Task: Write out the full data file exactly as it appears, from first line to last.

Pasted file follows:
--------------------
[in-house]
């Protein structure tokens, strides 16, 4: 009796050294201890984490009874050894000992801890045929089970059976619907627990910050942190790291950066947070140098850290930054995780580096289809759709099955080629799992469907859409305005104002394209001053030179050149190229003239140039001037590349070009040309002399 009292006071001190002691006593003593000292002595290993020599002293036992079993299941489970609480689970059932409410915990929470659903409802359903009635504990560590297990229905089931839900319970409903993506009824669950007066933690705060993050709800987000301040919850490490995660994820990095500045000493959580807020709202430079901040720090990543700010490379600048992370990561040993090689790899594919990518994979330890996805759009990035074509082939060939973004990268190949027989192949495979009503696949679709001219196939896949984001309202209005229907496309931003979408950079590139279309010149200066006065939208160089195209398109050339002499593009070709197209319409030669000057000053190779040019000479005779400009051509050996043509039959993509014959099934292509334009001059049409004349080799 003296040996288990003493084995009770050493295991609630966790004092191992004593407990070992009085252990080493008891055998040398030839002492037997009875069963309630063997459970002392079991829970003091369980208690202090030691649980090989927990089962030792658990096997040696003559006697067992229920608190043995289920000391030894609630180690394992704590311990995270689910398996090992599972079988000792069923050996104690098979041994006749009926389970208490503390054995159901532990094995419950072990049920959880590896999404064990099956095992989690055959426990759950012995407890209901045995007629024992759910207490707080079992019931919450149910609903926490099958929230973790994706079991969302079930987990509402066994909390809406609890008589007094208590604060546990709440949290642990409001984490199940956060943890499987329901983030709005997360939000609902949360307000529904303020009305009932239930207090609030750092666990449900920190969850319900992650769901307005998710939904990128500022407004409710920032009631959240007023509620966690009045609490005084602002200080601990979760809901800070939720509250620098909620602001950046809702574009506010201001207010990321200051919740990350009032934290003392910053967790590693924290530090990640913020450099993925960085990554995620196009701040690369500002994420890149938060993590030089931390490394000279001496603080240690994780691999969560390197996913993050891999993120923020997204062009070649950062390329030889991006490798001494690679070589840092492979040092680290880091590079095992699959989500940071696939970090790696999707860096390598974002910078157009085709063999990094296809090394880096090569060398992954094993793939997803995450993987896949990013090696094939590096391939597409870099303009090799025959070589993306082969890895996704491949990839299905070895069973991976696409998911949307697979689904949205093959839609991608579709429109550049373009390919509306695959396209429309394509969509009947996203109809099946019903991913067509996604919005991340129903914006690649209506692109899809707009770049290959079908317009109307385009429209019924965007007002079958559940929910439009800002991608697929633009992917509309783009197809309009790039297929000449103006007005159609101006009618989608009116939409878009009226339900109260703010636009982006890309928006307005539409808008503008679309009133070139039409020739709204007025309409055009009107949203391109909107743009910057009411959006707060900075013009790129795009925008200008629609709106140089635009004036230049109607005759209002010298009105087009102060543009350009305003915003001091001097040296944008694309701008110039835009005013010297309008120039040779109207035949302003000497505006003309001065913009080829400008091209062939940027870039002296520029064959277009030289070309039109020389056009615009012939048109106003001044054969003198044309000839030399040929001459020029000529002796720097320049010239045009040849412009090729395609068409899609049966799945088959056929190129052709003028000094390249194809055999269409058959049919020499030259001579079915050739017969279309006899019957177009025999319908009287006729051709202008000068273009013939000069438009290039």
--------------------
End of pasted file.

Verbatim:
[in-house]
């Protein structure tokens, strides 16, 4: 009796050294201890984490009874050894000992801890045929089970059976619907627990910050942190790291950066947070140098850290930054995780580096289809759709099955080629799992469907859409305005104002394209001053030179050149190229003239140039001037590349070009040309002399 009292006071001190002691006593003593000292002595290993020599002293036992079993299941489970609480689970059932409410915990929470659903409802359903009635504990560590297990229905089931839900319970409903993506009824669950007066933690705060993050709800987000301040919850490490995660994820990095500045000493959580807020709202430079901040720090990543700010490379600048992370990561040993090689790899594919990518994979330890996805759009990035074509082939060939973004990268190949027989192949495979009503696949679709001219196939896949984001309202209005229907496309931003979408950079590139279309010149200066006065939208160089195209398109050339002499593009070709197209319409030669000057000053190779040019000479005779400009051509050996043509039959993509014959099934292509334009001059049409004349080799 003296040996288990003493084995009770050493295991609630966790004092191992004593407990070992009085252990080493008891055998040398030839002492037997009875069963309630063997459970002392079991829970003091369980208690202090030691649980090989927990089962030792658990096997040696003559006697067992229920608190043995289920000391030894609630180690394992704590311990995270689910398996090992599972079988000792069923050996104690098979041994006749009926389970208490503390054995159901532990094995419950072990049920959880590896999404064990099956095992989690055959426990759950012995407890209901045995007629024992759910207490707080079992019931919450149910609903926490099958929230973790994706079991969302079930987990509402066994909390809406609890008589007094208590604060546990709440949290642990409001984490199940956060943890499987329901983030709005997360939000609902949360307000529904303020009305009932239930207090609030750092666990449900920190969850319900992650769901307005998710939904990128500022407004409710920032009631959240007023509620966690009045609490005084602002200080601990979760809901800070939720509250620098909620602001950046809702574009506010201001207010990321200051919740990350009032934290003392910053967790590693924290530090990640913020450099993925960085990554995620196009701040690369500002994420890149938060993590030089931390490394000279001496603080240690994780691999969560390197996913993050891999993120923020997204062009070649950062390329030889991006490798001494690679070589840092492979040092680290880091590079095992699959989500940071696939970090790696999707860096390598974002910078157009085709063999990094296809090394880096090569060398992954094993793939997803995450993987896949990013090696094939590096391939597409870099303009090799025959070589993306082969890895996704491949990839299905070895069973991976696409998911949307697979689904949205093959839609991608579709429109550049373009390919509306695959396209429309394509969509009947996203109809099946019903991913067509996604919005991340129903914006690649209506692109899809707009770049290959079908317009109307385009429209019924965007007002079958559940929910439009800002991608697929633009992917509309783009197809309009790039297929000449103006007005159609101006009618989608009116939409878009009226339900109260703010636009982006890309928006307005539409808008503008679309009133070139039409020739709204007025309409055009009107949203391109909107743009910057009411959006707060900075013009790129795009925008200008629609709106140089635009004036230049109607005759209002010298009105087009102060543009350009305003915003001091001097040296944008694309701008110039835009005013010297309008120039040779109207035949302003000497505006003309001065913009080829400008091209062939940027870039002296520029064959277009030289070309039109020389056009615009012939048109106003001044054969003198044309000839030399040929001459020029000529002796720097320049010239045009040849412009090729395609068409899609049966799945088959056929190129052709003028000094390249194809055999269409058959049919020499030259001579079915050739017969279309006899019957177009025999319908009287006729051709202008000068273009013939000069438009290039």